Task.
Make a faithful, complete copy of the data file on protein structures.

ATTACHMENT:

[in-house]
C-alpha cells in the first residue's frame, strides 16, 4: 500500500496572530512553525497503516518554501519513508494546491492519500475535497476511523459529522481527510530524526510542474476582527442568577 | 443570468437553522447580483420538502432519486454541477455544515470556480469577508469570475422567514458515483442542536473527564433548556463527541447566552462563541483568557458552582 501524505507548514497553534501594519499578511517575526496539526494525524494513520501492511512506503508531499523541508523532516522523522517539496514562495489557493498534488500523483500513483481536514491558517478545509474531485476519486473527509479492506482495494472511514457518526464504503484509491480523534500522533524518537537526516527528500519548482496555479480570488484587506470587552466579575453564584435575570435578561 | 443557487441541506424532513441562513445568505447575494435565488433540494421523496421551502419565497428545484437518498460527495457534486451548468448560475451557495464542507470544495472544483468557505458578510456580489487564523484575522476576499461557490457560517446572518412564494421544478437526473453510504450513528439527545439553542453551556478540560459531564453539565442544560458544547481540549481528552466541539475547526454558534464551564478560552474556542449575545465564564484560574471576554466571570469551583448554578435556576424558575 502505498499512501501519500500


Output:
[in-house]
C-alpha cells in the first residue's frame, strides 16, 4: 500500500496572530512553525497503516518554501519513508494546491492519500475535497476511523459529522481527510530524526510542474476582527442568577 | 443570468437553522447580483420538502432519486454541477455544515470556480469577508469570475422567514458515483442542536473527564433548556463527541447566552462563541483568557458552582 501524505507548514497553534501594519499578511517575526496539526494525524494513520501492511512506503508531499523541508523532516522523522517539496514562495489557493498534488500523483500513483481536514491558517478545509474531485476519486473527509479492506482495494472511514457518526464504503484509491480523534500522533524518537537526516527528500519548482496555479480570488484587506470587552466579575453564584435575570435578561 | 443557487441541506424532513441562513445568505447575494435565488433540494421523496421551502419565497428545484437518498460527495457534486451548468448560475451557495464542507470544495472544483468557505458578510456580489487564523484575522476576499461557490457560517446572518412564494421544478437526473453510504450513528439527545439553542453551556478540560459531564453539565442544560458544547481540549481528552466541539475547526454558534464551564478560552474556542449575545465564564484560574471576554466571570469551583448554578435556576424558575 502505498499512501501519500500